War…what is it good for? (episode 10)
This episode 10 of 12.
In Episode 10 “War…What is It Good For?” Kristen and I talk about books on ALA’s Top 100 Banned and Challenged Books of 2000-2009 that have to do with war.While I didn’t revel in tea parties and lacy dresses as a little girl, I also didn’t dive into war stories and shoot-em-up games. So when I saw that my half of the list had the majority of the war books, I was less than thrilled. Then it dawned on me: the US has been involved in either outright war or “interventions” almost continuously since I was born (El Salvador, Persian Gulf, invasion of Panama, Somalia, Bosnia, Afghanistan, Iraq, just to name a few), so this is something I need to give my attention to. These books are challenged for violence, for giving readers a negative view of life (yes, that’s a real reason), and for political viewpoints. I encourage you to explore the banned and challenged books listed below.
For everything else Banned Books Week at the Kennedy Library, check out our Banned Books Week hub.
Books we discuss:
- My Brother Sam is Dead by James Lincoln Collier, #27 on the Top 100 Banned and Challenged Books of the last decade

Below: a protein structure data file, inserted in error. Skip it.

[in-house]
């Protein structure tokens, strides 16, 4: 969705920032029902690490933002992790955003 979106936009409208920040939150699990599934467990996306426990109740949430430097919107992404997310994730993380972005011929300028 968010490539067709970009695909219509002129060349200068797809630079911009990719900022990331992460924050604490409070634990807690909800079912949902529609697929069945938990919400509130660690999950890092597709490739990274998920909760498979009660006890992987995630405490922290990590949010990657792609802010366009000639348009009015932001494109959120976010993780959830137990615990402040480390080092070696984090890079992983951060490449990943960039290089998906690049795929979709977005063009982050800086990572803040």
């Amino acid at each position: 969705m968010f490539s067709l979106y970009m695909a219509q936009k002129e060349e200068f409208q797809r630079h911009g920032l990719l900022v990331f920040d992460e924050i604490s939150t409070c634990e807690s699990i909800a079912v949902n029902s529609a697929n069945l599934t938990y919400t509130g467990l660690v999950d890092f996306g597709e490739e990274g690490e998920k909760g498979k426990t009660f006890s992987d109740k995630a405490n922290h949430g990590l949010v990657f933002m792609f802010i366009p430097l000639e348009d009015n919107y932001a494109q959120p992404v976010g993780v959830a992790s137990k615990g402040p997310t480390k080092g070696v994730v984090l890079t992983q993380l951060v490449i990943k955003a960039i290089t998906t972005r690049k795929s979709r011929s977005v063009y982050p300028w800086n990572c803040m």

- The Fighting Ground by Avi, #42
- The Things They Carried by Tim O’Brien, #65
- Always Running by Luis Rodriguez, #68
Honorable mentions (a.k.a. books that fit this category but we didn’t have time to discuss):
- Fallen Angels by Walter Dean Myers, #11
- Snow Falling on Cedars by David Guterson, #33
- Slaughterhouse-Five by Kurt Vonnegut, #46
- Summer of My German Soldier by Bette Green, #55
- The Terrorist by Caroline B. Cooney, #63
- The Upstairs Room by Johanna Reiss, #79
- So Far From the Bamboo Grove by Yoko Watkins, #84
To learn more about what we discussed, check out these websites:
If you live in Connecticut, do this historical tour based on My Brother Sam is Dead!
Avi’s official web site
NPR story on the 20th anniversary of The Things They Carried
Video interviews with Luis Rodriguez
and these principal publications:
Doyle, R.P. (2010). Banned books: Challenging our freedom to read. Chicago, IL: American Library Association.
Foerstel, H.N. (2002). Banned in the U.S.A: A reference guide to book censorship in schools and public libraries. Westport, CT: Greenwood Press.
Karolides, N.J. (2005). 120 banned books: Censorship histories of world literature. New York, NY: Checkmark Books/Facts on File.
This podcast series, I’m with the Banned features personal conversations between Michele and Kristen, a reflection of their year of reading and research. They, like the Kennedy Library, hope you are inspired to have your own conversations to explore ideas around these complex topics.